Snow Day

It’s a snow day. It means I have time to think. We don’t have many snow days, and frankly since I am not a student or child and count each customer’s order shipped as bread in my belly, I do not really appreciate it when the weather determines the factory’s productivity. Nevertheless, it does give me some time to think without being interrupted, and that’s a luxury.

And it’s funny how things go. Today’s plan was to putter around the house doing little things like finally putting away Christmas decorations, getting the laundry caught up, and maybe even dry-mopping the hardwood floors, but while I was poking through Facebook this morning I spotted something a childhood friend posted about a new restaurant. It wasn’t the restaurant that caught my eye; it was the location of it. Mashpee.

My parents built a summer home in Mashpee, in a planned community called New Seabury, in 1964. Seeing the comment on Facebook has had me waxing nostalgic for hot summer days at the beach with my mom, followed by endless games of Rummy and Cribbage after supper, ever since. Suddenly a blizzard of memories are swirling around me. Memories of having friends down for the weekend, riding our bikes, exploring the new construction that was popping up all around us. My parents were wonderful hosts, and it seems that they always had enough to take us out to the movies on Saturday night or out to dinner. Sometimes we would play miniature golf. What we didn’t have was television. I resented it then, but no longer. It was a wise decree courtesy of my father.

I miss my dad. He was a difficult man. He was a charming man. He had a giant sense of humor but also an unpredictable temper that could send you into the corner wondering what the heck just happened. He was brilliant, and yet he made some colossal mistakes. I do no finger-pointing. I merely remember and try not to regret his blunders.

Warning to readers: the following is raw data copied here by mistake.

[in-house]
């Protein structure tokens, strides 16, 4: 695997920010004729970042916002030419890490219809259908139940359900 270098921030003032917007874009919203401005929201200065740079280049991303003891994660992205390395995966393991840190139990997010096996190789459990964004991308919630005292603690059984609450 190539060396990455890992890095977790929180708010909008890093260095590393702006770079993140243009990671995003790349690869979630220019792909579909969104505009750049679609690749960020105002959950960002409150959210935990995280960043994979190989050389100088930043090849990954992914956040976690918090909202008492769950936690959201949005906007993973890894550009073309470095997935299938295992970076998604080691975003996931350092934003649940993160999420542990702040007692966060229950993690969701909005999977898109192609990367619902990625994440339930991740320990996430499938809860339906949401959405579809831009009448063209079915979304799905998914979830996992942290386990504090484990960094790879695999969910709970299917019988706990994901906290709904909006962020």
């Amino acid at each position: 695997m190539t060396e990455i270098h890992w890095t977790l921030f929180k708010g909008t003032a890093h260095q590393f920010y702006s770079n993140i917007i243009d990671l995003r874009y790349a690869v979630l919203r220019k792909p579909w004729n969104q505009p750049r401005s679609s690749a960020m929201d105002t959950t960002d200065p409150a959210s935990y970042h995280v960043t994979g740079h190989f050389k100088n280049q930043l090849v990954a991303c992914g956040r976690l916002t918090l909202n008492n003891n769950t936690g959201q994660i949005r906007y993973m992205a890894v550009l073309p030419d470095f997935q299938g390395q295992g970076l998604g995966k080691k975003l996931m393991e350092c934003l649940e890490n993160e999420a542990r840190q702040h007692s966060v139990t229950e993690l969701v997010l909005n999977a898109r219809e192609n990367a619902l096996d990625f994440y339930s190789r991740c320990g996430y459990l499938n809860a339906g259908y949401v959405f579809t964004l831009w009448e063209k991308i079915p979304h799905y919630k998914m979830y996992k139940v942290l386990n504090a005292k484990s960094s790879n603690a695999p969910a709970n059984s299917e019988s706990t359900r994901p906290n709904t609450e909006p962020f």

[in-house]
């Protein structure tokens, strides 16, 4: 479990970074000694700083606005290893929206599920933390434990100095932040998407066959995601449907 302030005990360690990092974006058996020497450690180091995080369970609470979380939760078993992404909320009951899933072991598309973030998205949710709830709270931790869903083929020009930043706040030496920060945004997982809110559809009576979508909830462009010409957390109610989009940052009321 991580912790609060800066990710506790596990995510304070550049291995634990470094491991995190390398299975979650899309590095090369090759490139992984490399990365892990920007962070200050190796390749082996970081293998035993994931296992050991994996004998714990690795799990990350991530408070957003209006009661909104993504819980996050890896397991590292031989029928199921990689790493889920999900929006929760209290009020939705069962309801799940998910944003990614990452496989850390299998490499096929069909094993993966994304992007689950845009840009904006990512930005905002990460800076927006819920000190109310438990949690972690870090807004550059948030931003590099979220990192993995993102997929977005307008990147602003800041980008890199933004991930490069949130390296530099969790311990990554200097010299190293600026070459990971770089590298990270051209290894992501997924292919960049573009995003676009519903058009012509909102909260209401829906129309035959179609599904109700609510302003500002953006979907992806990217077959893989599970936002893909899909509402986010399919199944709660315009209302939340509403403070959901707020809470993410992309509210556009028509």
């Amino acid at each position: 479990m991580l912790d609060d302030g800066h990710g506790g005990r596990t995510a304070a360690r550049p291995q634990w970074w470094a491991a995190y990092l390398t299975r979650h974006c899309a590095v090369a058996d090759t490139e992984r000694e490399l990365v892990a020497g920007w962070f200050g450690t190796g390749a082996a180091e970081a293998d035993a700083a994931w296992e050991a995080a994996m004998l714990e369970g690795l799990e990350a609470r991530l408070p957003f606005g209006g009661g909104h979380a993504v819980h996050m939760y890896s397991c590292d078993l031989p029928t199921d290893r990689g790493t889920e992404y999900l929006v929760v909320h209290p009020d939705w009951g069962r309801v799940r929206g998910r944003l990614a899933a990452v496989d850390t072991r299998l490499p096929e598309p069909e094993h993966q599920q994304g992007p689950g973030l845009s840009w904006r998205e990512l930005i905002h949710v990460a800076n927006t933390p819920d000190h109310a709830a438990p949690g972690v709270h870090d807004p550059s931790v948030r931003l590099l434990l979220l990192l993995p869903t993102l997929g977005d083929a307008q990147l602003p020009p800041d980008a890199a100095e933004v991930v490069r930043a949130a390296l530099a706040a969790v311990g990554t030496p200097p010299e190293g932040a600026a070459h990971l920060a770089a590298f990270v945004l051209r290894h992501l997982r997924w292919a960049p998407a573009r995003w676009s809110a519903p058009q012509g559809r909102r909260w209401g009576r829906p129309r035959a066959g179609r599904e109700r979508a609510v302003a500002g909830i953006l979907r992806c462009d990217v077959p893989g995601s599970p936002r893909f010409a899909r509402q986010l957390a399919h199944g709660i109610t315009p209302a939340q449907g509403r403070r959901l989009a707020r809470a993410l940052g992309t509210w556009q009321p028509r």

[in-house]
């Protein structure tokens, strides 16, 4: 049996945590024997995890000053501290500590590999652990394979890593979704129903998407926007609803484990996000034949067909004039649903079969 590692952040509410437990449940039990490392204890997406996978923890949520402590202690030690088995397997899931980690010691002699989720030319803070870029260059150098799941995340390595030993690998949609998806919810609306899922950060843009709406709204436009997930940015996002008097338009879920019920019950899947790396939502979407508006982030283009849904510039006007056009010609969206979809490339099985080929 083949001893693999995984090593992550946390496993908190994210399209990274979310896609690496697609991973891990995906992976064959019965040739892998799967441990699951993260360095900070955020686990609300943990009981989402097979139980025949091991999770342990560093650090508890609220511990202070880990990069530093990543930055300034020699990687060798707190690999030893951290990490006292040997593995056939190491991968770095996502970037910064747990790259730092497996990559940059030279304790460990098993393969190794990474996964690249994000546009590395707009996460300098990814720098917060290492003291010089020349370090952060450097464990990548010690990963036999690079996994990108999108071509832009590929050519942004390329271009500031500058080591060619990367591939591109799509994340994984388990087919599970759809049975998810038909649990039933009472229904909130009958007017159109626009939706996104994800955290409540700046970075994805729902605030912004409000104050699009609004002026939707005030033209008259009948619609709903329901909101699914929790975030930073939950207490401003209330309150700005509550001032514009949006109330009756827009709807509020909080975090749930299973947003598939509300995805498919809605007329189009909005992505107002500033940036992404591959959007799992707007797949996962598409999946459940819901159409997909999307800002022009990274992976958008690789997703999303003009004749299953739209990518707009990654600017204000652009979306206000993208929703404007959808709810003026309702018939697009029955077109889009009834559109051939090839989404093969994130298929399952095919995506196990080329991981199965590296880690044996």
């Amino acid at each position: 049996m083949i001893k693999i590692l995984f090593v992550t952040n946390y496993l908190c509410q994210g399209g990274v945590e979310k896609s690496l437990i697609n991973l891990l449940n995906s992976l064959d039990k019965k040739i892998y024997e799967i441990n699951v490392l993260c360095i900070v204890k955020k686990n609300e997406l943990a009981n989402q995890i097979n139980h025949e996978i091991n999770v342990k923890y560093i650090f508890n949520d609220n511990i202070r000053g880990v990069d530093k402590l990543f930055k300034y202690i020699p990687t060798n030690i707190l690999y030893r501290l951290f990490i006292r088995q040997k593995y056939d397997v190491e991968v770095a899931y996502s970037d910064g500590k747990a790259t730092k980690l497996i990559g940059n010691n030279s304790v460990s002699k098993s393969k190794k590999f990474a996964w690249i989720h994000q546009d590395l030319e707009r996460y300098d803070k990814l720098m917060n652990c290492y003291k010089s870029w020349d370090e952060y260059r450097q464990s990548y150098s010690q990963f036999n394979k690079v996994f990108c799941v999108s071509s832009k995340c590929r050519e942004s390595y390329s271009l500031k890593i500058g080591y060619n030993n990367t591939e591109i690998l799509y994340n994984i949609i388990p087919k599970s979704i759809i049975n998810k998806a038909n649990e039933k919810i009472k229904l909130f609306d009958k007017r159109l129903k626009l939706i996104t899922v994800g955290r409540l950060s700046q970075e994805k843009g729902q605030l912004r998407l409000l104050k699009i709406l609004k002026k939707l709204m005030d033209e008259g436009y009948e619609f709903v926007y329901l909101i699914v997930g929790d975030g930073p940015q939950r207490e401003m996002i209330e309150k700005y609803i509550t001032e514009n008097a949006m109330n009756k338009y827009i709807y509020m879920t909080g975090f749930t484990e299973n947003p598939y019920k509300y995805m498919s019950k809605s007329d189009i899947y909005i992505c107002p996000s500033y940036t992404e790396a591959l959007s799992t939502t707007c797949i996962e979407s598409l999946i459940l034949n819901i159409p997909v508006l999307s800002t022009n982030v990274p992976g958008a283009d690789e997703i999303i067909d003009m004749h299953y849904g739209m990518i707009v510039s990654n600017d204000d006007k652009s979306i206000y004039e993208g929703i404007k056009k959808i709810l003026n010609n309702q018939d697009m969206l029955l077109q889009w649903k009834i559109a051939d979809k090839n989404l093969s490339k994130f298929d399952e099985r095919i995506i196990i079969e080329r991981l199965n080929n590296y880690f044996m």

I cried like a baby the day he died and many times since. We were very close as fathers and daughters go. We learned to sail together, we taught each other how to play tennis, and with deference to any and all tennis partners I have had in my life, he was by far the best, and my all-time favorite. He was a fierce competitor, and he never let me win, which made beating him on the court all the sweeter.

He took me to the zoo and never scolded me for being afraid to feed the buffalo. Gentle giants, those buffalo. We would go to the factory on Sunday mornings sometimes, and ride up the freight elevator to the third floor.

He taught me how to drive a stick-shift. He told me once I was the only driver he ever felt safe enough to fall asleep in the car while he was a passenger.

He stepped up to the plate when my mother died and heeded my warning that he was no longer just my father, but now he had to be my mother too. He understood. He and I understood. It didn’t matter that no one else did. We had each other, my dad and me. And he liked TT. It helps when your father likes and respects your spouse. Having my father endorse my choice of husband meant more to me than I can ever say.

I miss my dad. For about two weeks after he died, he followed me around. Every once in a while I would look up from my desk at the factory thinking that someone was at the door needing my attention and there would be daddy, in his khakis and maroon cashmere sweater, smiling, just for a split second before he would fade back into the ether. I dreamed of the two of us side by side, talking, leaning into each other like a priest and confessor, and he showed me how thin the veil between here and there really is. And then, finally, I dreamed of him ascending a set of stairs at a schoolhouse. He told me I couldn’t go with him. I knew it too and understood through my disappointment.

I kept his sweater though, and today after storing it for years, I put it on. It’s warm and soft and wraps me in folds of gentle memories. I don’t ever remember him being home on a snow day, but today I’m glad he popped into my consciousness.

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